Sal Parsa, MBA 18, once believed his destiny was to become a tailor, or a mechanic.
Born in Afghanistan and raised during Taliban rule to a family without much education, Parsa didn’t have many options. By age twelve, he was going to school half the day and working the other half sewing clothes.
That would have been his future, too. But then something happened: the Americans arrived in his hometown of Herat.
Like the other kids in town, Sal was fascinated by the men with guns who were handing out candy, and he wanted to find out more about them.
“I was a kid, so I wasn’t seen as a threat and I could approach them and try to talk to them,” he says. “They looked scary at first but they were friendly and kind. Those first encounters were what began to change my life.”
Under the Taliban, his education had been limited, but now there were new books in the library and classes to take. So he did, going to study English after he was done with work at night. And it was those English classes that led to him being selected—through an exhaustive, months-long exam process—to spend his junior year of high school in the United States under a State Department youth exchange program.
So in 2004, he found himself going to high school in upstate New York. It was a different world, but Parsa—already a bit of an overachiever—was undaunted.
“I brought these huge dictionaries from Afghanistan—English to Farsi, Farsi to English,” says Parsa, a native Persian speaker who was learning English as a 3rd language. “Those dictionaries were my buddies. I used to record my classes, then go home and listen to them, and use the books to translate.”
It wasn’t just language he was learning, but culture. Living with a host family really showed him the US from the inside.
“They really treated me like one of their own,” he says.
At age 17, after a year in the US, he returned to Afghanistan to finish high school and began work as a translator and cultural liaison for the US military. It was a period that Parsa describes tersely as “very intense times.” By then, the war was in its 4th year, and the Taliban was attempting to regain control.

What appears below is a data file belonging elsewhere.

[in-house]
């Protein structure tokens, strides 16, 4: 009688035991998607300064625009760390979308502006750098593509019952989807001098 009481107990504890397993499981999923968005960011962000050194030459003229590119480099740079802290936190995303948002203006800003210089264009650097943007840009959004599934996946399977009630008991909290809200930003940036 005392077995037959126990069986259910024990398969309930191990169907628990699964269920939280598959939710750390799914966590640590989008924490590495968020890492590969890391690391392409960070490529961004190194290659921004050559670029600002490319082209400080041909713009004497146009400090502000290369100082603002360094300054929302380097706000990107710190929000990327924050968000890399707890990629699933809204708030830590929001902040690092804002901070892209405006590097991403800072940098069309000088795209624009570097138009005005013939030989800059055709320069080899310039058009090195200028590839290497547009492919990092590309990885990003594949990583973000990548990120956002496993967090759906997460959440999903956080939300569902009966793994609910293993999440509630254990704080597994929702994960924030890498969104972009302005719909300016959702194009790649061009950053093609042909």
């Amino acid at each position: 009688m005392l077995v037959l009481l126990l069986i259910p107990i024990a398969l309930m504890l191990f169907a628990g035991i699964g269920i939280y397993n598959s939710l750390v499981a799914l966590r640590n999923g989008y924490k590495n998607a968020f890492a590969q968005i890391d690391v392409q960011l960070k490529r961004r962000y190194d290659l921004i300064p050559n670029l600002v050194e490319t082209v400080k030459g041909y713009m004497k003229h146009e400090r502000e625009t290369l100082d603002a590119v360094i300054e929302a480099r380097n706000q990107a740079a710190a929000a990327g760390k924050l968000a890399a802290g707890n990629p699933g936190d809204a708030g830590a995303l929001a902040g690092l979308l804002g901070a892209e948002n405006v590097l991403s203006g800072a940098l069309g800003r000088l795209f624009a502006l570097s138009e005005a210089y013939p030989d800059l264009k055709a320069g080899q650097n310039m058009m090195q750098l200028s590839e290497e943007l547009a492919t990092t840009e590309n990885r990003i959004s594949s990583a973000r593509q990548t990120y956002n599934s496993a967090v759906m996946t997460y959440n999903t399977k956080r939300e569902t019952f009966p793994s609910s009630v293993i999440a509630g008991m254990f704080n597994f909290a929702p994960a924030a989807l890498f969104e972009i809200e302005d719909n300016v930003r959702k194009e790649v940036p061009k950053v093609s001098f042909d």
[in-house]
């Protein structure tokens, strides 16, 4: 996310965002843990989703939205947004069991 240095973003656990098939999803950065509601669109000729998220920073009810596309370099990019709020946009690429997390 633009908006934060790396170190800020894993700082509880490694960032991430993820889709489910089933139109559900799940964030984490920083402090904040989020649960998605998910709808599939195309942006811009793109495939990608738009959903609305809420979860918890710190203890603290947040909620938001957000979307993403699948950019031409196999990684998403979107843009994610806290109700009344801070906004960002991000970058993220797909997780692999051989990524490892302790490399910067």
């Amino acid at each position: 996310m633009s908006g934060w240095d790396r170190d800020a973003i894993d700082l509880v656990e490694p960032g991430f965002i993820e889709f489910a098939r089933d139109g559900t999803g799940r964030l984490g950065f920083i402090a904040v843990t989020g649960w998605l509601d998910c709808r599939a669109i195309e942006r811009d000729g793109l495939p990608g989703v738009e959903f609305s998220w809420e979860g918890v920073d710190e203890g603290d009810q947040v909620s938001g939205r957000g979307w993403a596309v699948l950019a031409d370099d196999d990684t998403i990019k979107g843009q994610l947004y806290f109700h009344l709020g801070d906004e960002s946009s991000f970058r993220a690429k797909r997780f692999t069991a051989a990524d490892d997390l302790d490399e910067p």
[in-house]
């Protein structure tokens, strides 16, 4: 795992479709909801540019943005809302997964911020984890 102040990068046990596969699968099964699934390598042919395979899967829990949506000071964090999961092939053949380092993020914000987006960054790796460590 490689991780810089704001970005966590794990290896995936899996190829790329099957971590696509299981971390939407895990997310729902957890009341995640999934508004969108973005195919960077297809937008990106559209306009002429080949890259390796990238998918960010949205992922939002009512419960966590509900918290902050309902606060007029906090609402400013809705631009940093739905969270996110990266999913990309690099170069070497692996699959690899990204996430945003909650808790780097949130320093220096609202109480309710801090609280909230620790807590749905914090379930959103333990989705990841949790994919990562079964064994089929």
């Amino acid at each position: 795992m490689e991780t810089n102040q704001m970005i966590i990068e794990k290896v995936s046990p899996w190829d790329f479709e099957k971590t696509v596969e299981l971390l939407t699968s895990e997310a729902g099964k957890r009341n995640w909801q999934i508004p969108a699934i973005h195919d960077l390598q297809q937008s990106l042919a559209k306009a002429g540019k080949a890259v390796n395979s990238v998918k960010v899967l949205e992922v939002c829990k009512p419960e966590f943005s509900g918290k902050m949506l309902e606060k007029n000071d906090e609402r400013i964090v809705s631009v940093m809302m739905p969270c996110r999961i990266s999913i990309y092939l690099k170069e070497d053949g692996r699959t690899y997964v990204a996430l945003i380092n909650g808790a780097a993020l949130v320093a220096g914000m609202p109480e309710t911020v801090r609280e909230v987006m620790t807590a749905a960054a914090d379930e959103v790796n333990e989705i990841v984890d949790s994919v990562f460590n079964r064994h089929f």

As a translator, Parsa risked his life. “There was a $5000 prize for the head of a translator or anyone working or helping the Americans. I couldn't trust anyone,” he says.
Parsa recently opened up for the first time about those years at a Haas Story Salon—an event where MBA students share personal stories with classmates, with an understanding that everything said stays in the room.
“Sal connected with every person in the room that night by sharing his narrative,” says Greg Keiser, MBA 18.
Parsa says it was hard to talk about some things, but his trust in his Haas cohort made him willing to do it. “This would not have ever happened without these people,” he says. “I wouldn’t have shared my story.”
It’s not only his story that sets Parsa apart: it’s how it has shaped his approach to life. His background puts “problems” like a heavy course of study into perspective.
“Why should I worry? Why should I complain?” he asks.
Parsa considers himself incredibly lucky and privileged. After those years working for the military in Afghanistan, he was invited to attend Walsh University in Ohio, where he was a new quantity for the small, Catholic school.
“I was the first Muslim living on that campus,” he says.
After some time after graduation spent working for large manufacturing company Timken in Ohio, he was considering a career in US intelligence when a mentor suggested he look into an MBA. Parsa remembers when he got the call from Berkeley-Haas.
“I was, in fact, right in front of Dunkin’ Donuts,” he laughs.
He credits that call, form Executive Director of Full-time MBA Admissions Morgan Bernstein, as something special: the moment when he felt that Haas really “got” him.
Bernstein recalls what stood out about Parsa: “It was clear that not only is Sal someone who embodies our four Haas Defining Principles, but that his life experience would allow him to bring a truly unique, and valuable, perspective to our community.”
After a just a few months at Haas, Parsa says he knows he’s in the right place: he says there’s nothing about his life right now that makes him stressed, even though he’s combining the full-time MBA program with a leadership role as the president of the data science club, a deep-dive into data science, and a hard push with classmate Greg Keiser on a startup idea for a career guidance platform. That’s on top of the fact he got married last summer.
But Parsa is ready for every opportunity he can find—at Haas, at UC Berkeley, or anywhere else.
“Sometimes I think, ‘I shouldn’t sleep,’” he says.